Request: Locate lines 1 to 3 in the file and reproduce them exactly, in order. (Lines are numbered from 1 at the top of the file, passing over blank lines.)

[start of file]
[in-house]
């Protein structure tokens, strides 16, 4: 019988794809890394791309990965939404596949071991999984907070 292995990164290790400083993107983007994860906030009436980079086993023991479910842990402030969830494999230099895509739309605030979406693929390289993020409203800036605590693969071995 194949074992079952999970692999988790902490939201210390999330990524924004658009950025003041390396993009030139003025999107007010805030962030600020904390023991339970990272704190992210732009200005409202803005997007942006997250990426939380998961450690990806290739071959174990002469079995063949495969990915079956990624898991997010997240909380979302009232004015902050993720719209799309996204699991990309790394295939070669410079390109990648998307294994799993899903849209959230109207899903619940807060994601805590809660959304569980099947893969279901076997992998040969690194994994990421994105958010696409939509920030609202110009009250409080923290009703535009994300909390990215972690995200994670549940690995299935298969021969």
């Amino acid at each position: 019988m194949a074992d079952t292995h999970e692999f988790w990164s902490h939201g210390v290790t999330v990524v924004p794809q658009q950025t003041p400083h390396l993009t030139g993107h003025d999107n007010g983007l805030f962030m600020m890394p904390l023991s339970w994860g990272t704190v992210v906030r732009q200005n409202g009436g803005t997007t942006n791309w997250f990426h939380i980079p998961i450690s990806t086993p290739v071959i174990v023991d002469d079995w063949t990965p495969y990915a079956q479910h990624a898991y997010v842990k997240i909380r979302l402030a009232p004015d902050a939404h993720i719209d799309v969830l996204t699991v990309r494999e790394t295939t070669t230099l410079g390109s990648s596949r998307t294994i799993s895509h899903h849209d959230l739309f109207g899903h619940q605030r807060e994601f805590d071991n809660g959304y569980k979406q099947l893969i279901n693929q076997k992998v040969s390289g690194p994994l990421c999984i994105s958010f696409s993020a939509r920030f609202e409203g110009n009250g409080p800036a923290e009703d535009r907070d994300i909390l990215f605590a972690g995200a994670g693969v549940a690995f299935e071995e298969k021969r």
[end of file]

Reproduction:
[in-house]
């Protein structure tokens, strides 16, 4: 019988794809890394791309990965939404596949071991999984907070 292995990164290790400083993107983007994860906030009436980079086993023991479910842990402030969830494999230099895509739309605030979406693929390289993020409203800036605590693969071995 194949074992079952999970692999988790902490939201210390999330990524924004658009950025003041390396993009030139003025999107007010805030962030600020904390023991339970990272704190992210732009200005409202803005997007942006997250990426939380998961450690990806290739071959174990002469079995063949495969990915079956990624898991997010997240909380979302009232004015902050993720719209799309996204699991990309790394295939070669410079390109990648998307294994799993899903849209959230109207899903619940807060994601805590809660959304569980099947893969279901076997992998040969690194994994990421994105958010696409939509920030609202110009009250409080923290009703535009994300909390990215972690995200994670549940690995299935298969021969």
């Amino acid at each position: 019988m194949a074992d079952t292995h999970e692999f988790w990164s902490h939201g210390v290790t999330v990524v924004p794809q658009q950025t003041p400083h390396l993009t030139g993107h003025d999107n007010g983007l805030f962030m600020m890394p904390l023991s339970w994860g990272t704190v992210v906030r732009q200005n409202g009436g803005t997007t942006n791309w997250f990426h939380i980079p998961i450690s990806t086993p290739v071959i174990v023991d002469d079995w063949t990965p495969y990915a079956q479910h990624a898991y997010v842990k997240i909380r979302l402030a009232p004015d902050a939404h993720i719209d799309v969830l996204t699991v990309r494999e790394t295939t070669t230099l410079g390109s990648s596949r998307t294994i799993s895509h899903h849209d959230l739309f109207g899903h619940q605030r807060e994601f805590d071991n809660g959304y569980k979406q099947l893969i279901n693929q076997k992998v040969s390289g690194p994994l990421c999984i994105s958010f696409s993020a939509r920030f609202e409203g110009n009250g409080p800036a923290e009703d535009r907070d994300i909390l990215f605590a972690g995200a994670g693969v549940a690995f299935e071995e298969k021969r």